Photo by Reilly Durfy
Over the last half-century, efforts across the globe have been ramped up to better protect the longevity and sustainability of our oceans. Whilst some projects have been underway for some years, the importance of cleaning up our oceans is an issue that’s more in the public eye now than ever before.
But why is the conservation of our oceans so important to the sustainability of the planet as a whole? Well, on top of providing a home for all the sea life and underwater species, oceans produce more than 50% of the planet’s oxygen, whilst also absorbing 50 times more carbon dioxide than the atmosphere.
Through a combination of local and global initiatives, companies around the world are taking on the task of promoting ocean sustainability. Scientific research, community education and engagement, and use of sustainable technologies are all being employed to help us make tangible progress.
Here are three ocean sustainability projects that any aspiring eco-warrior needs to be aware of.
The Seabin Project
The Seabin Project started with the idea: “If we can have rubbish bins on land then why not have them in the ocean?”. The project has been set up with the goal of reducing the amount of plastic in our oceans, through the installation of ‘seabins’. Sustainable technologies like these are predicted to play a defining role in the long-term protection of the planet.
Using a water pump, the seabins suck in the ‘dirty’ water, capturing any debris and trapping it inside the catch bag, before the water is pumped back out into the open ocean. The debris that’s captured is sent to a waste management facility or can be recycled. To date, the 860 seabins installed across the globe have captured just under 3 million kilograms of debris from our oceans, with over 3,600kg being removed every day.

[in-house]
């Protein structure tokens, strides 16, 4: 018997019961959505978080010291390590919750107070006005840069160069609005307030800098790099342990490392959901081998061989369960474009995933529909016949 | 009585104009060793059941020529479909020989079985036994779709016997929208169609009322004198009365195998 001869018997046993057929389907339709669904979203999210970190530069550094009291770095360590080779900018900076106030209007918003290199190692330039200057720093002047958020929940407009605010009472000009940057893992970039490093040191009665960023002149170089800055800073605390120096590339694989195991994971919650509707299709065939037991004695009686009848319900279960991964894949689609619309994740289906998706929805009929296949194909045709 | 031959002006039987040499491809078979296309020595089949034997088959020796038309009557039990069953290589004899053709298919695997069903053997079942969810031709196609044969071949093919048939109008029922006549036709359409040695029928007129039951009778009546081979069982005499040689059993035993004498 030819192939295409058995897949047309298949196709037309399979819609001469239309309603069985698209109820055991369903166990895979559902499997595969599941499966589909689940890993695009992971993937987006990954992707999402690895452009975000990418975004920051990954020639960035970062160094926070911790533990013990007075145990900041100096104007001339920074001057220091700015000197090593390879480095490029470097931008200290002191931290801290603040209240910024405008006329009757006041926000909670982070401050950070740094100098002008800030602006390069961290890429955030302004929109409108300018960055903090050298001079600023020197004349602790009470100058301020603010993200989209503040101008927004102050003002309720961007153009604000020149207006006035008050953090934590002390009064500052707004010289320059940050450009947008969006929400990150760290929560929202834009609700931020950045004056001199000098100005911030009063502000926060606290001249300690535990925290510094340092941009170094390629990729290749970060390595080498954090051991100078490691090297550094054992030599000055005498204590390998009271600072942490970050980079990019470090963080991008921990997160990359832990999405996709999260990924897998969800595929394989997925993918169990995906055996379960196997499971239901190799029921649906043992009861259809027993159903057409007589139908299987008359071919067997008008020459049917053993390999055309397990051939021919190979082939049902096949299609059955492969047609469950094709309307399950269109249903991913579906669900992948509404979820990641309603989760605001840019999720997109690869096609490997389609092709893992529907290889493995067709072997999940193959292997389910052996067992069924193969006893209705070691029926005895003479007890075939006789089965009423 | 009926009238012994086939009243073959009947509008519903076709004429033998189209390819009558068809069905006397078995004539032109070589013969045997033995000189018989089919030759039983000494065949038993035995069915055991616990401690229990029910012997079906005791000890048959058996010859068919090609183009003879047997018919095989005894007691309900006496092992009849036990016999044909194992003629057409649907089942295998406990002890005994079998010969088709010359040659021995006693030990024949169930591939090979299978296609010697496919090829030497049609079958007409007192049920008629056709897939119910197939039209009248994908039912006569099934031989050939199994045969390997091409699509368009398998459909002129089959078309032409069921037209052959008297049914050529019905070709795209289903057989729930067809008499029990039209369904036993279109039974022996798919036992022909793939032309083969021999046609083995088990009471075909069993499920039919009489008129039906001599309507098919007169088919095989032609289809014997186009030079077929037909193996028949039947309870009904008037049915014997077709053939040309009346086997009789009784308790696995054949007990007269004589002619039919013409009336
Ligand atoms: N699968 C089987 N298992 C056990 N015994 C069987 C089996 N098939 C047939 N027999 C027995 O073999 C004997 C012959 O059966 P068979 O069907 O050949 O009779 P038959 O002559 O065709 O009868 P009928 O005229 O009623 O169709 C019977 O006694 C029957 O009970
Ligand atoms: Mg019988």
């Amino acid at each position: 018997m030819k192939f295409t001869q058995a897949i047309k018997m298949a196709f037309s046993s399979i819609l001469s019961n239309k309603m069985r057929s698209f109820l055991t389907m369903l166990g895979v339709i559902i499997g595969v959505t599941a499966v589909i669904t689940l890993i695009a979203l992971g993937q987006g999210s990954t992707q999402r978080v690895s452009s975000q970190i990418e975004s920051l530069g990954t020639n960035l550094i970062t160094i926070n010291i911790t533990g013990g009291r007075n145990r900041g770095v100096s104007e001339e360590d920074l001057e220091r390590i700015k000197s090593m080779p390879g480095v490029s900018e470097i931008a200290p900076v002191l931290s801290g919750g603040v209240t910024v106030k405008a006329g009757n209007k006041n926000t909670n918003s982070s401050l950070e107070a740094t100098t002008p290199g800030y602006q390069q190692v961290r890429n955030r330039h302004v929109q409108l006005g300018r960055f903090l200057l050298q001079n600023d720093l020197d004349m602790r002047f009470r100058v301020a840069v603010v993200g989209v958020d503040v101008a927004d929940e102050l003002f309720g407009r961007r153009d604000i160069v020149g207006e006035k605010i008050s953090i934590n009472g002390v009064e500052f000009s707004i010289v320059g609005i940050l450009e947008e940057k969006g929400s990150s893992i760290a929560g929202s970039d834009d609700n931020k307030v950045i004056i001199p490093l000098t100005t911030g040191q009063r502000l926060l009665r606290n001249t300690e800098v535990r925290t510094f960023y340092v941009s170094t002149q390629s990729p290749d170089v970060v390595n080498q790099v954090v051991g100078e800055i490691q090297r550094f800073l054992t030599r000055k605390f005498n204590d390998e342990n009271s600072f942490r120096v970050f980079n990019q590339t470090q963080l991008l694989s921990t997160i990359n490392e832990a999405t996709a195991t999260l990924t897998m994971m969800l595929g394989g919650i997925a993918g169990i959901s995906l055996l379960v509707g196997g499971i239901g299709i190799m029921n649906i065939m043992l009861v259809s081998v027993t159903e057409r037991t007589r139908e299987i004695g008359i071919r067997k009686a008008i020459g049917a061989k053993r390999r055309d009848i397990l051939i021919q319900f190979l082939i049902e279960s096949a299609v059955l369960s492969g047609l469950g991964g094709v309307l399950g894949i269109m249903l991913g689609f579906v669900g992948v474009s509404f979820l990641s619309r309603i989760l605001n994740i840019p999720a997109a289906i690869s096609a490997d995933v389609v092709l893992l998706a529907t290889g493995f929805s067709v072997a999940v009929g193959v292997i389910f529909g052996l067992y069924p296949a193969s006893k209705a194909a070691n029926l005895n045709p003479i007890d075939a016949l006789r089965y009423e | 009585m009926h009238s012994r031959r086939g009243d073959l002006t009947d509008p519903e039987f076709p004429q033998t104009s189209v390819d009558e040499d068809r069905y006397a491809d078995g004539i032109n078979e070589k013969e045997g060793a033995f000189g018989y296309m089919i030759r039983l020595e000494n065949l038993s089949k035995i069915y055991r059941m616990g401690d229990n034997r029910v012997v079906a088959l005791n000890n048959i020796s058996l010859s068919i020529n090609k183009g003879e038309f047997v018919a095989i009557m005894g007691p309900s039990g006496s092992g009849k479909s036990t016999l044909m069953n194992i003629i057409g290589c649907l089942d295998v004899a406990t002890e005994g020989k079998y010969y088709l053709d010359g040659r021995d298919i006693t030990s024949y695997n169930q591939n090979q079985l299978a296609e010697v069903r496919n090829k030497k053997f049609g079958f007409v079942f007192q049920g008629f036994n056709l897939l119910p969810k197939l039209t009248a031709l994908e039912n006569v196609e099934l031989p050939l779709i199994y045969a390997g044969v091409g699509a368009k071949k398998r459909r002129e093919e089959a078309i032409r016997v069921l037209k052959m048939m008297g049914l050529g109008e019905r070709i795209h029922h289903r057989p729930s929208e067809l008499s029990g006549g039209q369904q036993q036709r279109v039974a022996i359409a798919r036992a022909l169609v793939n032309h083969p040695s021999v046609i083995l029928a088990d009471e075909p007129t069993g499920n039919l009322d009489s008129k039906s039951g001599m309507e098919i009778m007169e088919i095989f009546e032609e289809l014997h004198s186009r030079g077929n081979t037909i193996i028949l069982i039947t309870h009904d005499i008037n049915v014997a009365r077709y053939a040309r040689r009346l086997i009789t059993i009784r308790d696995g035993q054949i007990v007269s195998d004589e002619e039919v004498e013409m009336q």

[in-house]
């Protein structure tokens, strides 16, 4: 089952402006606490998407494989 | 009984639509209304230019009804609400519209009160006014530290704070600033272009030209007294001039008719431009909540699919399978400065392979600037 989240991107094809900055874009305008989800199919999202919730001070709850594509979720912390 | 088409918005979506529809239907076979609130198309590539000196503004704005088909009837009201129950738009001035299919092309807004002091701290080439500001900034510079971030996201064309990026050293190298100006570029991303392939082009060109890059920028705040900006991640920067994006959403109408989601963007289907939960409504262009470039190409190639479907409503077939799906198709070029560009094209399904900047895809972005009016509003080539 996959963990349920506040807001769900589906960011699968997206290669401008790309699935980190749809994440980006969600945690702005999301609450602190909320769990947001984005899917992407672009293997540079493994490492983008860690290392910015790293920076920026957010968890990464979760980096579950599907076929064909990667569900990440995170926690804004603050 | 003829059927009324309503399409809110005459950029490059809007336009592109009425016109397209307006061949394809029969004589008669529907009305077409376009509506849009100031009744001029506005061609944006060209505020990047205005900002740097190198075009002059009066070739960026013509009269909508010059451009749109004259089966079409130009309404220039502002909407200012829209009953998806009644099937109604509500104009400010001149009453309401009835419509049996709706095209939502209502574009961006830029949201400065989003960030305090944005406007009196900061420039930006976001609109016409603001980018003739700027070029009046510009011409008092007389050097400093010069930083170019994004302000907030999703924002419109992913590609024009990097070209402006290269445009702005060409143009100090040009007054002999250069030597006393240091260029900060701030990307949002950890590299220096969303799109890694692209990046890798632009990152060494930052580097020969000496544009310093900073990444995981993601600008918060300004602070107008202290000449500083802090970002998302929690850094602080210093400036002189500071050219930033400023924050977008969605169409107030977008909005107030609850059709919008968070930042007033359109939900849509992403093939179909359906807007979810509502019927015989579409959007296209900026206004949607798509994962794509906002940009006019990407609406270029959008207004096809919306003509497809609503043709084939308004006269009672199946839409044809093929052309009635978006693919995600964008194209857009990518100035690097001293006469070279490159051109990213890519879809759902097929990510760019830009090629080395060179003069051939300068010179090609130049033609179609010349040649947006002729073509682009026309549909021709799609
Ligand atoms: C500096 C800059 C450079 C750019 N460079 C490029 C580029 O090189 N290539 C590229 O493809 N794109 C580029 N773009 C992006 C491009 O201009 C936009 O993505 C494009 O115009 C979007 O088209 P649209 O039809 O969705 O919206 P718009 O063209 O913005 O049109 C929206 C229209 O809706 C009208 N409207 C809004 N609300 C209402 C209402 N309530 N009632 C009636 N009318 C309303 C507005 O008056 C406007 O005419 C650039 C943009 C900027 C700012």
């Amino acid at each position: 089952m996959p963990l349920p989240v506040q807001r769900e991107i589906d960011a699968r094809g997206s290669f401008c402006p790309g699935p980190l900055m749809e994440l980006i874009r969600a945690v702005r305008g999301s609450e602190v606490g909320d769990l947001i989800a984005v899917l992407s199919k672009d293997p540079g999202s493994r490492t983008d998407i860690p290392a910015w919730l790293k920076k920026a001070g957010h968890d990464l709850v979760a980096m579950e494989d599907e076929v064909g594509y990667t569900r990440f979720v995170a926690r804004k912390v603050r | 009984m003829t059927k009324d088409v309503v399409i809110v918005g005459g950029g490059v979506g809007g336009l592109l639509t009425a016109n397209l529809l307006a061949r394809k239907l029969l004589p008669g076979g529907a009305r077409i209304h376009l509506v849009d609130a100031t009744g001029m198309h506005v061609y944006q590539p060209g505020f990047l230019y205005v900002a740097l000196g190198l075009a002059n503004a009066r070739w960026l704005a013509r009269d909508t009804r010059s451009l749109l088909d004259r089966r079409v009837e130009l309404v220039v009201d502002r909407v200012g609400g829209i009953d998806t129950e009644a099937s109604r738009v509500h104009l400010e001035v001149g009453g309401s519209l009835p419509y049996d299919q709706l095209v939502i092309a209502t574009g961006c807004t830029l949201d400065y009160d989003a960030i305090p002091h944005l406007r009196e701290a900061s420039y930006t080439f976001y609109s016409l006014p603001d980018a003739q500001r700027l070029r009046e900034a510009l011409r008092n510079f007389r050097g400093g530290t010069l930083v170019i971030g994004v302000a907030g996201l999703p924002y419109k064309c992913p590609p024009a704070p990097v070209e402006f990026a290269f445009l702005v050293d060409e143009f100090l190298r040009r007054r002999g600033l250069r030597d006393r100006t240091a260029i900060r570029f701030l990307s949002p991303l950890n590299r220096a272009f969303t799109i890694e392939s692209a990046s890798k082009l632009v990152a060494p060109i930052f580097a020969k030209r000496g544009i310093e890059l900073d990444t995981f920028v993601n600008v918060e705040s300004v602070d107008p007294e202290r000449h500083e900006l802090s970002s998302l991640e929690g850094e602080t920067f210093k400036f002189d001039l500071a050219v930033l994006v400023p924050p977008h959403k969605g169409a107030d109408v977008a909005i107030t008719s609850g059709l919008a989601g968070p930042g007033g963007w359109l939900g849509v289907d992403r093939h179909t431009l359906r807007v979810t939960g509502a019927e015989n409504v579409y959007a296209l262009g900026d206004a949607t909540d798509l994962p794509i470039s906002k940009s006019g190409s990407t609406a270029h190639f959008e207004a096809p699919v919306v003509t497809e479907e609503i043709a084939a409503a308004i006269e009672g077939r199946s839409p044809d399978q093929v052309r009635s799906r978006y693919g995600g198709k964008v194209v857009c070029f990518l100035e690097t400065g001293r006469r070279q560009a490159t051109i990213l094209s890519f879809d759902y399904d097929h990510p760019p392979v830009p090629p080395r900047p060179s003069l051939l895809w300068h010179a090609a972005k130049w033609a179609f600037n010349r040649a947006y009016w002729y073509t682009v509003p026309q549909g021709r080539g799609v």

Photo by Naja Bertolt Jensen
Saving Ocean Wildlife
Saving Ocean Wildlife is a non-profit organisation and project that’s been set up to protect the animals that live in and pass through the Pacific waters off America’s west coast. They provide tools to help the public contribute towards protection efforts, by reporting information and monitoring animals spotted in the region. They partner with scientists and policy makers to better support wildlife in distress and ultimately contribute towards the longevity of our oceans and its inhabitants.
A big part of Saving Ocean Wildlife’s agenda is to connect the community with the oceans through community engagement and education. These outreach programmes allow for a more collaborative approach to sea life conservation.
Photo by Todd Cravens
Carbon capture is one approach that’s being used to tackle the effects of climate change, and our oceans are set to be front and centre in ongoing carbon capture schemes. Natural underwater ecosystems like seagrasses, tidal marshes and mangroves can all contribute to the sequestration of carbon dioxide, but commercial activities can destroy these habitats.
SeaGrass Grow works by allowing members of the public to calculate the carbon footprint of their home, work and travel activities, and offsetting these emissions through the restoration of seagrass in our oceans. Both individuals and small businesses can use the calculator to offset their footprint. The benefits of seagrass go beyond the opportunity for carbon capture. It can also improve local water quality, as well as protecting coastal areas by reducing storm surges and wave action.
Photo by Benjamin L. Jones
Sea Going Green is a sustainable tourism consultancy that partners with leading innovative and transparent ocean-friendly programs to help clients offset their environmental footprint.
Here are three ocean sustainability projects that any aspiring eco-warrior
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